Sydney Morning Herald
October 22, 2011
A PLUME of toxic pollution from an old antimony mine appears to have killed fish for dozens of kilometres along the Macleay River in northern NSW.
The state government said there was no increased health risk because the contamination from the Hillgrove mine, east of Armidale, was diluted, but it has been ringing residents along the river as a precaution to tell them not to drink the water.
People living near the river and a tributary called Bakers Creek have found dead catfish, bass and shellfish, following recent heavy rain that caused a storage pond at the mine to overflow.
An investigation by the Environment Protection Authority began in August, and it estimates 900,000 litres of contaminated water entered the river when the storage pond overflowed.
”These overflows have been significantly diluted by rainfall runoff into the dam and from runoff into the creek from the catchment,” the Environment Minister, Robyn Parker, said in a statement.
”The result of this rainfall is a significant dilution effect with no resultant change to background contaminant levels … water quality has not been impacted.”
But a study published by the CSIRO in 2009 described the waterways near the mothballed mine as ”highly contaminated” and estimated about 7000 tonnes of waste had accumulated along the bed of the Macleay River.
Water tests have shown antimony levels at 250 times background levels, with high levels detected along the river to the coast at Urunga, where the mineral was once processed for export.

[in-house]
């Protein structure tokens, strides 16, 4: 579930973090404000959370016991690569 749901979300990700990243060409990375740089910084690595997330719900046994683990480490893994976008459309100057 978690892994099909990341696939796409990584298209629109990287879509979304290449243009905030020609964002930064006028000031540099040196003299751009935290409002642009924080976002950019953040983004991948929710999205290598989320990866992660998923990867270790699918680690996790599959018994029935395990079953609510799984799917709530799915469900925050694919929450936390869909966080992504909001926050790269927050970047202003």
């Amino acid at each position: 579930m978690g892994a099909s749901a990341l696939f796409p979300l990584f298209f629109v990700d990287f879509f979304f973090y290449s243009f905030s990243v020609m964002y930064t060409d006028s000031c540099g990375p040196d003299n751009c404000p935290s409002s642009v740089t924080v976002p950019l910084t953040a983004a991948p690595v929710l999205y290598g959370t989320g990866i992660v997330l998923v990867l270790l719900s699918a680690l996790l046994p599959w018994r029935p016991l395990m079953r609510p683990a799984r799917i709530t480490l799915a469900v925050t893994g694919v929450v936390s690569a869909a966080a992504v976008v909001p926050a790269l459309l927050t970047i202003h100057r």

Antimony, a silver-grey metal used in fire retardants, lead-acid batteries and electronic devices, is potentially fatal if ingested, and even small doses can cause headaches and dizziness. High levels of arsenic were also detected.
”This government is rapidly developing an abysmal record in environmental management,” said the NSW Greens MP Jeremy Buckingham, who recently visited the area around the mine.
He wants a government investigation into health effects and potential loss of income for fishing and tourism operators along the length of the river.
Ms Parker said advice not to pump water from the river was ”standard advice and remains in force at all times”.
The company that owns the mine, Straits Resources, has been trying to minimise the pollution.
”They recently installed a much larger evaporator. In addition, they have been undertaking drainage work to direct stormwater away from the ponds in a bid to minimise inflows,” Ms Parker said.
The Hillgrove mine may soon be reopened after it was purchased by Ancoa NL. Gold and antimony have been mined in the area since the 1880s.